Moreno is currently serving as the Atascadero mayor and is the second mayor in the city’s history. She was first elected to Atascadero City Council in 2012 and was then first elected as mayor in 2018 and re-elected in 2020 and 2022. Her opponent in the supervisor race was fellow Atascadero City Council member Susan Funk, who came out of the election with 43.62 percent of the vote. Funk was first elected to council in November, 2018 and was re-elected in November 2022.

With Moreno taking the District 5 seat, the mayoral position is up for grabs. Current Atascadero City Councilmember Charles Bourbeau has already announced his bid for the seat — his term on council also expires in 2024. No other candidates have announced their bid for the mayoral seat yet. However, the nomination period for local elections will open later this year.

Paso Robles Press/Atascadero News reached out to Funk for comment on the election results and whether or not she plans to throw her hat into the mayoral ring. she provided the following statement:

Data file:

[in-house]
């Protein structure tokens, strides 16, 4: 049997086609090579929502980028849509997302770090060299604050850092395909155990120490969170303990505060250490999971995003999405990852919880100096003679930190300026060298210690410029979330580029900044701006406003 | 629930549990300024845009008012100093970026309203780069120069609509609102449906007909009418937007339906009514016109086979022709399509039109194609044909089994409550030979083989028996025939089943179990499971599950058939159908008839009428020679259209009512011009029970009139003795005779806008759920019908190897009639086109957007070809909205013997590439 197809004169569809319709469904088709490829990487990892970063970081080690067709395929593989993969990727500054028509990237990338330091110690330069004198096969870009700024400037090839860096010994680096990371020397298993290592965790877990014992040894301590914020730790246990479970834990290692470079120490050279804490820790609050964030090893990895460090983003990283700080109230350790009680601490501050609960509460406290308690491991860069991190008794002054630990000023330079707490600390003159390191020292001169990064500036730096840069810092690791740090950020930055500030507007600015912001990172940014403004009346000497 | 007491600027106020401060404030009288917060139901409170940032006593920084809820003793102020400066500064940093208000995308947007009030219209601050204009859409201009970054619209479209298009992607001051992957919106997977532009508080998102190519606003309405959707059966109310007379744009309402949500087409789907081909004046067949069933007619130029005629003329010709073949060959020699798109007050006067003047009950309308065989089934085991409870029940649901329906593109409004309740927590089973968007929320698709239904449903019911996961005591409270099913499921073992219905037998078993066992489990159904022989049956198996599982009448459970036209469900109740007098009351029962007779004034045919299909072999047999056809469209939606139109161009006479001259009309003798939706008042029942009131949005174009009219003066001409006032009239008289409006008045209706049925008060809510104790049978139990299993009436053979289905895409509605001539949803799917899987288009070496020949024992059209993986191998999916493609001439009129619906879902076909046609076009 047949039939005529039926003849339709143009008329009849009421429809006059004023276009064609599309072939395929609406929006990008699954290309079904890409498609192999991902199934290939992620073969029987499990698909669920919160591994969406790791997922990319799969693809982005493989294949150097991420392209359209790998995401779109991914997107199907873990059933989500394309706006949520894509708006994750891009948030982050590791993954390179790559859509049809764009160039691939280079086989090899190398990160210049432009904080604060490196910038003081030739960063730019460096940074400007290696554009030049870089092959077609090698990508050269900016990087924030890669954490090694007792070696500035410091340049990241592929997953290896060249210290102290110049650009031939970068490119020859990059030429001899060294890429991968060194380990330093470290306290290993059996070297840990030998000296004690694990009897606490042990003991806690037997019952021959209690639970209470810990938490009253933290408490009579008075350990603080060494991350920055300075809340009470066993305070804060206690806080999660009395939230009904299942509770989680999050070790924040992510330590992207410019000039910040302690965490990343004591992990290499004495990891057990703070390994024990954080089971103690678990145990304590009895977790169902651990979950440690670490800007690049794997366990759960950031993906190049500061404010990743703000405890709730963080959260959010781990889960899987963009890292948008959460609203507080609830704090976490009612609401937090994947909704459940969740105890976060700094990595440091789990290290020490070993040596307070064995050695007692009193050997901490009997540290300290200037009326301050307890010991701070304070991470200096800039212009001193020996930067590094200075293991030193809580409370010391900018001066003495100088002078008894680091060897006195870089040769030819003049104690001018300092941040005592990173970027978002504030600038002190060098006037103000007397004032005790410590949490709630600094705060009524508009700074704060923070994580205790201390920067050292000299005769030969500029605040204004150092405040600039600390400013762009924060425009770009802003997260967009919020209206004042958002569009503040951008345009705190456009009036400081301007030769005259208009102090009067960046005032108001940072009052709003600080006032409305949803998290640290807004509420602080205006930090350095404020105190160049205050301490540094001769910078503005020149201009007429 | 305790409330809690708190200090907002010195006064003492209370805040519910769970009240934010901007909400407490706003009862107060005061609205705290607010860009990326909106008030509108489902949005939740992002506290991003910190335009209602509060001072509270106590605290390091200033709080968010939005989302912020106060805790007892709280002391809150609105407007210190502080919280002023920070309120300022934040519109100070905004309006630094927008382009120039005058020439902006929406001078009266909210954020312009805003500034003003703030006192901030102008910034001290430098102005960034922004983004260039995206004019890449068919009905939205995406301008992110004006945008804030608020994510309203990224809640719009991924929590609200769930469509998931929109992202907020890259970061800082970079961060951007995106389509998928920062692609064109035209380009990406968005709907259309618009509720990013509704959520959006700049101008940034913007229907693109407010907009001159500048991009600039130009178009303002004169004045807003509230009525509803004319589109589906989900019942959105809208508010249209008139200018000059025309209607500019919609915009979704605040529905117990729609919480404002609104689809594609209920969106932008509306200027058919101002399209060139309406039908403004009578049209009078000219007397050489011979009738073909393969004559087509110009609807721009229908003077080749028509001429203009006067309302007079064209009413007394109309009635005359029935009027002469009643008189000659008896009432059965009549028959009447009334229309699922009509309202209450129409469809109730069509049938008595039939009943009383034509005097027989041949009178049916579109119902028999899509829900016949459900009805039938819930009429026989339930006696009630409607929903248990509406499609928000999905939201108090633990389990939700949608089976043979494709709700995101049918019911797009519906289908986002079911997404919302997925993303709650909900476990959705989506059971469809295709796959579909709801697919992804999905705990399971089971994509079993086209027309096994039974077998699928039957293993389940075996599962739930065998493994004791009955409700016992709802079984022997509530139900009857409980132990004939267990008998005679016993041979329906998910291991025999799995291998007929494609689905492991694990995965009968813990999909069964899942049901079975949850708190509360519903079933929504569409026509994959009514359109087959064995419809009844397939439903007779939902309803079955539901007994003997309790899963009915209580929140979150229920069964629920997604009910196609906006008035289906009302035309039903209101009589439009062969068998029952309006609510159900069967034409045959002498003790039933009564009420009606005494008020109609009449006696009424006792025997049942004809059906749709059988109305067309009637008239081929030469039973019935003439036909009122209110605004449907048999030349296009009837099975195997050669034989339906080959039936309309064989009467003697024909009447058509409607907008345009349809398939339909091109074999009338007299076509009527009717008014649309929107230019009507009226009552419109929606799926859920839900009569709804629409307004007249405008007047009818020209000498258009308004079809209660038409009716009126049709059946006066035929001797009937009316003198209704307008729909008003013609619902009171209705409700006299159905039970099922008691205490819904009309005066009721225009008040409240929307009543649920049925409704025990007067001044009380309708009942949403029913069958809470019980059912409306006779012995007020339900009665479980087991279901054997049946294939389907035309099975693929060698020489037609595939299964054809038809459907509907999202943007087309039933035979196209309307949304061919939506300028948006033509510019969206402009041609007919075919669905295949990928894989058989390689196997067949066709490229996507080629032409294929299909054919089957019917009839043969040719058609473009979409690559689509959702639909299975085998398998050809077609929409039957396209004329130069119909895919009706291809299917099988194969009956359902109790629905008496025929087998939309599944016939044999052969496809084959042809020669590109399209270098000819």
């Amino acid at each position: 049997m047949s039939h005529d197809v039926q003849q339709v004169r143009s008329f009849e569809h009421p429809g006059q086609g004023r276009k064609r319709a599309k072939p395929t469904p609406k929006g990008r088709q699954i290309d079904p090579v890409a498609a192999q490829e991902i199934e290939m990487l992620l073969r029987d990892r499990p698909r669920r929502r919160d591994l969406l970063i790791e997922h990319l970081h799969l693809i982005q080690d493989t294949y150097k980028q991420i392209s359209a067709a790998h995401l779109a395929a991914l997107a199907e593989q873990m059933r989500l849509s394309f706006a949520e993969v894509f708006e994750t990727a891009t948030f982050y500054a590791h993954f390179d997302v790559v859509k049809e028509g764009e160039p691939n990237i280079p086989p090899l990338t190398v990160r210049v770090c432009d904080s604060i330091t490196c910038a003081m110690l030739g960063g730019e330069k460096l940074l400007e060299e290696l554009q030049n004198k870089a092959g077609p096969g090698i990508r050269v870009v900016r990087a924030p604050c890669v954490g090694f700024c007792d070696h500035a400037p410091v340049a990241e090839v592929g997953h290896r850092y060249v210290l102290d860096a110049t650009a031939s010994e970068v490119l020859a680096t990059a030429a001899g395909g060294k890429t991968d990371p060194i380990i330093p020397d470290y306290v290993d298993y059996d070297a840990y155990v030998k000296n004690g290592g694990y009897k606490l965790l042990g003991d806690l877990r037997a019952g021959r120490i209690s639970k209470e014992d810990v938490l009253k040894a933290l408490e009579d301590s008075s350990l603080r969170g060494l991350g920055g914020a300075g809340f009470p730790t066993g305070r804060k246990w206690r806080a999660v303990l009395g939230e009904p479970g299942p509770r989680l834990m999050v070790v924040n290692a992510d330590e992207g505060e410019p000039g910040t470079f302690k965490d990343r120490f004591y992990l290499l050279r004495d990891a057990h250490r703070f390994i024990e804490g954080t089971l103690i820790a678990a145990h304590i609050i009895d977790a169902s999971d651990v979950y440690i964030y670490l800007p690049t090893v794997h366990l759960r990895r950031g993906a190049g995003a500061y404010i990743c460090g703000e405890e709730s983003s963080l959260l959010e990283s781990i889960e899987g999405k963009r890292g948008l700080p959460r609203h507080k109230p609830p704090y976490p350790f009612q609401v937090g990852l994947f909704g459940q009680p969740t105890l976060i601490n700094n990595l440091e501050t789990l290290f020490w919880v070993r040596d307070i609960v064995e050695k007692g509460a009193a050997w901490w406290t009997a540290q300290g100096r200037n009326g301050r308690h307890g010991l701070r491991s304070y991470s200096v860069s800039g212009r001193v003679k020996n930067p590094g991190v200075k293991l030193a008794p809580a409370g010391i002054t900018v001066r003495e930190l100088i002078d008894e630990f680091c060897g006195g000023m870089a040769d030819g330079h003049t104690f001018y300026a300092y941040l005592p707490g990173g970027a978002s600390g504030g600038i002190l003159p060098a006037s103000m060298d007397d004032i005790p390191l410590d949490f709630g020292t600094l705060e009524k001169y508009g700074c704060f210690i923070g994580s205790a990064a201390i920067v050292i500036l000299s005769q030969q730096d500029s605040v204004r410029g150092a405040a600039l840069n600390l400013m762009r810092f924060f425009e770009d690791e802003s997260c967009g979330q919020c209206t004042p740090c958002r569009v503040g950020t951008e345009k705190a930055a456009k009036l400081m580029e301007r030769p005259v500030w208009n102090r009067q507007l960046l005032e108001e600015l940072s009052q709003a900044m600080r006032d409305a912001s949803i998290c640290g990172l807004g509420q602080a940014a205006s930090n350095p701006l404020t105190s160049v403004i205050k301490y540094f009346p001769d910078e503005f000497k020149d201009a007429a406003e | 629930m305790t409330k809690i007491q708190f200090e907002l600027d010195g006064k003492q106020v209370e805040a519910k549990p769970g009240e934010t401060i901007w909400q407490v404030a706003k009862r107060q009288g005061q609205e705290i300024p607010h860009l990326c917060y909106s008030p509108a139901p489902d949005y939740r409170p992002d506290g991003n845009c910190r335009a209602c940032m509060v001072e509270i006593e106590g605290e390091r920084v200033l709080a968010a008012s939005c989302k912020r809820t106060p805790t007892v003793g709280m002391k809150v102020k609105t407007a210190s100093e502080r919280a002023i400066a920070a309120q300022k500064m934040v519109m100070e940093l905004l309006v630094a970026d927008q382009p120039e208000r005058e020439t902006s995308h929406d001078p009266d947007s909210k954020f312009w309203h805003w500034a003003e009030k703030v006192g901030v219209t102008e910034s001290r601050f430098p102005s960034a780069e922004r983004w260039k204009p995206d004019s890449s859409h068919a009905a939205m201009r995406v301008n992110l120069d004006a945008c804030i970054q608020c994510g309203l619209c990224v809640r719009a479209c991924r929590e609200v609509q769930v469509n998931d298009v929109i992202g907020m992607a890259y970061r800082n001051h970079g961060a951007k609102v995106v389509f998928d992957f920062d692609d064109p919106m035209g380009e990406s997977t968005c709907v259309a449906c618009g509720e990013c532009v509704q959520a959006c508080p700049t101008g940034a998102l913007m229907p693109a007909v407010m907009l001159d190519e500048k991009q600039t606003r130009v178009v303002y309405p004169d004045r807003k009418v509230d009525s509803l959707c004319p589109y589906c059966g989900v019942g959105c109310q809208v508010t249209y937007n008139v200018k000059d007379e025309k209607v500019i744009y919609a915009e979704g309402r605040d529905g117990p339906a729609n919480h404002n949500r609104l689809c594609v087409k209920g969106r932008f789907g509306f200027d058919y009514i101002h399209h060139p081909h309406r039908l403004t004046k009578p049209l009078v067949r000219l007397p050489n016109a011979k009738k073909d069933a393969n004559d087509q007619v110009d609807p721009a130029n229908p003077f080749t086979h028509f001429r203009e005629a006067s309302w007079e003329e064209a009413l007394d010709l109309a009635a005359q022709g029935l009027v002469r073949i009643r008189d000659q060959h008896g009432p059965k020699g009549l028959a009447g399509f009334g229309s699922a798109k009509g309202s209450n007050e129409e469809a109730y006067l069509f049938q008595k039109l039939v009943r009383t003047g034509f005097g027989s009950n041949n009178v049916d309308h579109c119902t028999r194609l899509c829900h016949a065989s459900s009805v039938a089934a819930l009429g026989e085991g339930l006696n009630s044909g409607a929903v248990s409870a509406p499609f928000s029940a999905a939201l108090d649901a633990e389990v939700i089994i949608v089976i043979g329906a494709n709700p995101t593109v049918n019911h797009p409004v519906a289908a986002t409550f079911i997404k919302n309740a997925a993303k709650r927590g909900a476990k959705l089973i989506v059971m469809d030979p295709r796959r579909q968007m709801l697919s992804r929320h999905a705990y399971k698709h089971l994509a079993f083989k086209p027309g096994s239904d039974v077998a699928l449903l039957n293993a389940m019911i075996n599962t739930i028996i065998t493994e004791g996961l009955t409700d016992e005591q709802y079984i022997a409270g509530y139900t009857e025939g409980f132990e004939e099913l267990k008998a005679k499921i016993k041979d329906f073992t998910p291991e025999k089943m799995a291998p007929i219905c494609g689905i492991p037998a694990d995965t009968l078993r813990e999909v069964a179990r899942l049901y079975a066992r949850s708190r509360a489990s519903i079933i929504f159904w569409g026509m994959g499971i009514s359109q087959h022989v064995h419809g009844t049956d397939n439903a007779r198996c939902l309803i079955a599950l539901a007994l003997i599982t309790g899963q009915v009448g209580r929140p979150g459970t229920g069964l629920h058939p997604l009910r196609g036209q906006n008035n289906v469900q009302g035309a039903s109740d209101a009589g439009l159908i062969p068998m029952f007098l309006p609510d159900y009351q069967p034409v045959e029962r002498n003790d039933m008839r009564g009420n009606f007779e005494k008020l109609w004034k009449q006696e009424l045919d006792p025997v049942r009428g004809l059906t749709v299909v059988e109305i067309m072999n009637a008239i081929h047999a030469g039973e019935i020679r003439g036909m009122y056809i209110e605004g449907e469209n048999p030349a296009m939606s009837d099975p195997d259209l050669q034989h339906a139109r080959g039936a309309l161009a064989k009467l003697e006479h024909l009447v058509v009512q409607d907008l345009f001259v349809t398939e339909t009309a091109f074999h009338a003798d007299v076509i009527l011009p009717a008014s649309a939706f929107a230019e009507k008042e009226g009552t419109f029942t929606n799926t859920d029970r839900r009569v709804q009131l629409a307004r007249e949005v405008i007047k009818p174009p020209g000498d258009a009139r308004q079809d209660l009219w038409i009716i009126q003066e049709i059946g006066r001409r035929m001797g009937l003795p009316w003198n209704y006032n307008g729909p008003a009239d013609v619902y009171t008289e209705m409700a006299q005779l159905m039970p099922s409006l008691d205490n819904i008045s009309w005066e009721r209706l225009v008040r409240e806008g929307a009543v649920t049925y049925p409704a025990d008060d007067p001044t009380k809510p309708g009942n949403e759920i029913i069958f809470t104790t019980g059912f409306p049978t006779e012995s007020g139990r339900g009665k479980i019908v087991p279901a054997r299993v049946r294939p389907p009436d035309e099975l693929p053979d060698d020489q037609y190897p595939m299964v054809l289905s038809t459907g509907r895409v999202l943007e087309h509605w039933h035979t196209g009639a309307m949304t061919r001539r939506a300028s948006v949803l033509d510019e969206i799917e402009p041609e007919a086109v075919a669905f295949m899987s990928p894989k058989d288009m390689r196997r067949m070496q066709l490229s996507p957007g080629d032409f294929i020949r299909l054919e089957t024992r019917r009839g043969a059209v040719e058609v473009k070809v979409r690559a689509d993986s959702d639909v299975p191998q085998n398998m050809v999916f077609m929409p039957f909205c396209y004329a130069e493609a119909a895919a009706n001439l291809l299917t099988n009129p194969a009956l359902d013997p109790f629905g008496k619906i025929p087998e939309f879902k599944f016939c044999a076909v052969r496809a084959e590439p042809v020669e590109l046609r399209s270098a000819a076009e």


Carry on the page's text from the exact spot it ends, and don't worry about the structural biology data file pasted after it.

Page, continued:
“I called Mayor Moreno last week and congratulated her on her victory in this race. She and I both expressed appreciation for our mutual commitment to keeping the dynamics and issues of the campaign out of our shared work as members of the Atascadero City Council.

I want to express my deep appreciation for all the volunteers and supporters of my grass-roots campaign. Since the election, many people — supporters and opponents alike — have reached out to

oped and continuing the important work of shaping the future of our community.

I also want to acknowledge election staff and volunteers, who worked hard to deliver a free and fair election. It is essential for our democracy that we ensure fair and accurate elections and respect the results.”

As for Moreno’s next chapter of public service, she says, “I’m optimistic about the future we will create together and there’s a lot of work to do on important issues, like housing and homelessness. I see opportunities to make county government more efficient and streamlined, to move good projects forward that benefit the entire community. I look forward to working collaboratively with my colleagues on the board to accomplish good things for our residents.”